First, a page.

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Old-fashioned letters reduce post-traumatic stress disorder in soldiers Add to ...

There was Message in a Bottle, The Notebook and then Dear John. Nicholas Sparks, the king of saccharine love stories, certainly never penned a novel about romance sparked over the phone – there’s just something about the written word. Maybe it’s because it takes more effort to craft a letter. And now, to confirm the sentiment, the Journal of Traumatic Stress has published new research saying letters are much more than a pick-me-up for soldiers.

In a study conducted at the University of Colorado Denver and the University of Denver, a team of researchers surveyed 193 U.S. soldiers who had been married for at least a year about how they communicated with their partners while they were deployed in a combat zone and how satisfied they were with their marriages. They also measured post-traumatic stress disorder (PTSD) symptoms in the soldiers.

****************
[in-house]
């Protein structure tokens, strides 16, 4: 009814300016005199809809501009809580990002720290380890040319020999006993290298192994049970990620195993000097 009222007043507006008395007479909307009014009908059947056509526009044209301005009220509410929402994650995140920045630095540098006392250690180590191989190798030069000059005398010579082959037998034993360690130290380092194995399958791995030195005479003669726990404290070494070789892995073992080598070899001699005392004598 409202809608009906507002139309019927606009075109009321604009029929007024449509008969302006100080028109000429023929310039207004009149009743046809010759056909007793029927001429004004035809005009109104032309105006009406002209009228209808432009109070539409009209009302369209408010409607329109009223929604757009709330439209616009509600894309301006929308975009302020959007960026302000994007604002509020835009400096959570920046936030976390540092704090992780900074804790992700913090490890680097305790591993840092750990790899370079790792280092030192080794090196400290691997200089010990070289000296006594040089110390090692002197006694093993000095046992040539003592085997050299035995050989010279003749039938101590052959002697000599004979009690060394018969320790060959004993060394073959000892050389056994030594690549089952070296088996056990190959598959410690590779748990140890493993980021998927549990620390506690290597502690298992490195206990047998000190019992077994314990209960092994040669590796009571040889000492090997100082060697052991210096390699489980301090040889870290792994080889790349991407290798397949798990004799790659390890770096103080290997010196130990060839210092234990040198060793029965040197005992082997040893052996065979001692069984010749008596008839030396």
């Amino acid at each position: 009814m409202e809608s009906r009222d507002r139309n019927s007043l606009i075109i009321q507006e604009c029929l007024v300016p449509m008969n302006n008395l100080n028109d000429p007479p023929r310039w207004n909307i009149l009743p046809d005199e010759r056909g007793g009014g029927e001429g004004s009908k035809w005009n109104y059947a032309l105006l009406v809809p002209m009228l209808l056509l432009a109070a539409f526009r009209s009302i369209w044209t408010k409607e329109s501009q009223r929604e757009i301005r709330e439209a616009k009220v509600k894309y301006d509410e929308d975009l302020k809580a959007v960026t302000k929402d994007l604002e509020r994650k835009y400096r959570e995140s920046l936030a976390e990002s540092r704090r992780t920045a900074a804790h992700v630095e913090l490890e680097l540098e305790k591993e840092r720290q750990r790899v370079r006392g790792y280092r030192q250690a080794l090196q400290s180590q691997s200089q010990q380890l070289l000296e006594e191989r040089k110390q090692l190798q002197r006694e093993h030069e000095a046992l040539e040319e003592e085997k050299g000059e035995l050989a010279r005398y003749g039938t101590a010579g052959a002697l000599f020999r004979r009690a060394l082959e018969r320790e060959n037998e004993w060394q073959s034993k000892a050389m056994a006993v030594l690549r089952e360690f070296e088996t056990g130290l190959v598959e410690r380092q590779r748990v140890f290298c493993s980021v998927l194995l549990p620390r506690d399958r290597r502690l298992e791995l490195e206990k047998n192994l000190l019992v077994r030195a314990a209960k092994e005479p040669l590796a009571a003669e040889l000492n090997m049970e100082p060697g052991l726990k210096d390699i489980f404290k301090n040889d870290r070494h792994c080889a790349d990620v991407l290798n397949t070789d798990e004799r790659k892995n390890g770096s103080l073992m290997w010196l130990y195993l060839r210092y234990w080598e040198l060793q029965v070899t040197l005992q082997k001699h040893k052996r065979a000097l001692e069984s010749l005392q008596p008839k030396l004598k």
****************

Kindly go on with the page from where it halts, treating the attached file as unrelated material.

Their results suggest the happily married soldiers who received delayed forms of communication (letters, care packages or e-mails) had lower levels of PTSD symptoms than their counterparts who communicated with their spouses just as frequently by phone or instant messaging.

Snail mail, the researchers write, can “provide tangible objects or written documents that may be revisited repeatedly by soldiers, thus providing repeated support.”

Of course, we’re also more eloquent and expressive in writing than we are over the phone. Soldiers can also be more candid in written communication because there’s no fear of others overhearing their proclamations of love.

Interestingly, frequent letter mail from spouses did not help soldiers who were dissatisfied with their marriages – in fact, it heightened the risk of developing PTSD. Makes sense: No mail at all certainly beats a Dear John letter.

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